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The PGA Tour’s merger with Saudi Arabia’s LIV Tour is only the latest example of “sportswashing”: Here are lessons for PR

by | Jun 8, 2023 | Public Relations

When I was a youngster, I believed the sports world’s hype that sports is all ice cream and cake and that the moguls of the business and their employees, the athletes, should be considered on a par with George Washington, Thomas Jefferson and the other Founding Fathers who fought for American independence against a tyrannical king.

But I quickly became disillusioned of the above pipe dream, when as a young sports reporter I was assigned to cover a workout of a high school football team.

During the workout, the coach—also a member of the teaching faculty—instructed his linemen to scoop up dirt and throw it into the opposing team’s linemen. When I questioned the coach about his instructions, he became enraged and chased me around the locker room. A couple of the football players held him back and told me that I better get out of the room before he breaks free.

I wrote the story and my editor tore it up saying that the Public School Athletic League would get “mad at us” if we published the story. Today, a story like that would probably lead a sports section, and was an example of what today is known as “sportswashing,” which the Cambridge Dictionary defines as, “the practice of an organization, a government, a country, etc. supporting sport or organizing sports events as a way to improve its reputation.”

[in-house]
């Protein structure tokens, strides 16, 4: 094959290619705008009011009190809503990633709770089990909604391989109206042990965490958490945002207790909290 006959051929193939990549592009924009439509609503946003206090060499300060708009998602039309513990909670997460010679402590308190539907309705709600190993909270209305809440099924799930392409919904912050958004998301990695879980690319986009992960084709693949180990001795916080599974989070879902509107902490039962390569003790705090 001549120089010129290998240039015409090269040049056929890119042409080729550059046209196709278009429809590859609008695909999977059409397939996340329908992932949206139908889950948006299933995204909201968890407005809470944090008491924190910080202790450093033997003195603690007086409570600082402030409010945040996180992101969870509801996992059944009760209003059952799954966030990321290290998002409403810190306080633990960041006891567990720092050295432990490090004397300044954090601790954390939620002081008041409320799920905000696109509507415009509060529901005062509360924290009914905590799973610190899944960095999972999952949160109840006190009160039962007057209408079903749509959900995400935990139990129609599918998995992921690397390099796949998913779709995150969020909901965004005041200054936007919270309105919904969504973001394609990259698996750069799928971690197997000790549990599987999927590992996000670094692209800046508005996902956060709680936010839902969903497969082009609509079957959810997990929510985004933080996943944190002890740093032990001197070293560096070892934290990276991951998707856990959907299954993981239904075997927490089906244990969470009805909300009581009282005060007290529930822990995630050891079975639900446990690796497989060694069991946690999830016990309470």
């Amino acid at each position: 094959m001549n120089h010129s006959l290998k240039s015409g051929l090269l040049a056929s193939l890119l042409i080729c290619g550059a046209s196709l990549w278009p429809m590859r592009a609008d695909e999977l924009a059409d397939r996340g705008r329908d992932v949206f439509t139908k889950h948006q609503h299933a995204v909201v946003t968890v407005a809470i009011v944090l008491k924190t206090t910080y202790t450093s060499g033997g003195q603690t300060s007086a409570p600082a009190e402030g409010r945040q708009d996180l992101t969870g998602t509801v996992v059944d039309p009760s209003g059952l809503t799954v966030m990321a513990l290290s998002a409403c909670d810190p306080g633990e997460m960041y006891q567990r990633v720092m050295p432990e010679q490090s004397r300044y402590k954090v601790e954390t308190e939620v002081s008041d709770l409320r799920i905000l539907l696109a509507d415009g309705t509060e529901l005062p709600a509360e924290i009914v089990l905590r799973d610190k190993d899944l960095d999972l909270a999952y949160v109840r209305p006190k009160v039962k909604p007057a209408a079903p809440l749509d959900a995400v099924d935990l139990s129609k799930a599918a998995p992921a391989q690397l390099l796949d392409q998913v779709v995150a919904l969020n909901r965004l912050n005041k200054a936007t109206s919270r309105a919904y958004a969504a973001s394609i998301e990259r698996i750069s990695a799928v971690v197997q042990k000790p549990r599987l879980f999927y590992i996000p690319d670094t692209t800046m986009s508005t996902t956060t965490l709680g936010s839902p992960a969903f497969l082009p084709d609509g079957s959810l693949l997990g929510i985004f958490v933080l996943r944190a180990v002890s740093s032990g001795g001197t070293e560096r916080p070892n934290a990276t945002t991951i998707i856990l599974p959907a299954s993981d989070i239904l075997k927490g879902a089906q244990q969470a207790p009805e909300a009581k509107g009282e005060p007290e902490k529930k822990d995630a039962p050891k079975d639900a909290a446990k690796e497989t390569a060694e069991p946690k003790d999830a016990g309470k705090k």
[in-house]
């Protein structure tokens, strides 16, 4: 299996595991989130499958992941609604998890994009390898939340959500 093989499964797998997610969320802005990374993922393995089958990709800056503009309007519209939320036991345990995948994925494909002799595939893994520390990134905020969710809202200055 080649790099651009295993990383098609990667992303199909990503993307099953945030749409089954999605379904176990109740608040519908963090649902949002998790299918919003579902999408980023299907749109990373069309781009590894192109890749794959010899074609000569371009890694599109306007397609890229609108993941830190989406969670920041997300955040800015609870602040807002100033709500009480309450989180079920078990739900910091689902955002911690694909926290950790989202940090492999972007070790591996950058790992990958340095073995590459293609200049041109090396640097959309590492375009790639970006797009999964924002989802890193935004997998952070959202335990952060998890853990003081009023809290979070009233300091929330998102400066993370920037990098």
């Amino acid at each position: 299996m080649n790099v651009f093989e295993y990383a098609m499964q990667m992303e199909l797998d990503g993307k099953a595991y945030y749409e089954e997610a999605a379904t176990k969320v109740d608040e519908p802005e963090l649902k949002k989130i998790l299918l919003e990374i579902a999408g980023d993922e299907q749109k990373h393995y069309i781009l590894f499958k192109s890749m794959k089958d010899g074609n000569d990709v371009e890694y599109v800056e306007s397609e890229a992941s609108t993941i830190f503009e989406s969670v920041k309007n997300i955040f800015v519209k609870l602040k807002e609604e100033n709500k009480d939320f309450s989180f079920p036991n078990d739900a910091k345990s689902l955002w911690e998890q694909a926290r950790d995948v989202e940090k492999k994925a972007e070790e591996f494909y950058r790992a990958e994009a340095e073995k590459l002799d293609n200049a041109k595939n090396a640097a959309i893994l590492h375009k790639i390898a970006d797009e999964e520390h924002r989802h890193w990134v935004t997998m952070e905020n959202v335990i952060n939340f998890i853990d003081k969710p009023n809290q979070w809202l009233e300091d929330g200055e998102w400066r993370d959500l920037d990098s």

While the term “sporstwashing” is relatively new and will appear in articles about the merger between golf’s PGA Tour and Saudi Arabia’s LIV Tour, the practice of it is ancient as PR practitioners know, or should know, when forming sports marketing account teams because controversy and sports go together like peanut butter and jelly, or to be more realistic, sports and money.

If I would detail all the examples of sportswashing, there would be enough to line the walls of the Library of Congress

So below are a few starting with the actions of the International Olympic Committee (IOC).

In 1936, despite it being known that the Nazis were persecuting Jews, and other people that they considered undesirable, the IOC permitted Germany to host the summer and winter Olympics. (The first concentration camp, Dachau, was already in use. It became the template for other concentration camps.)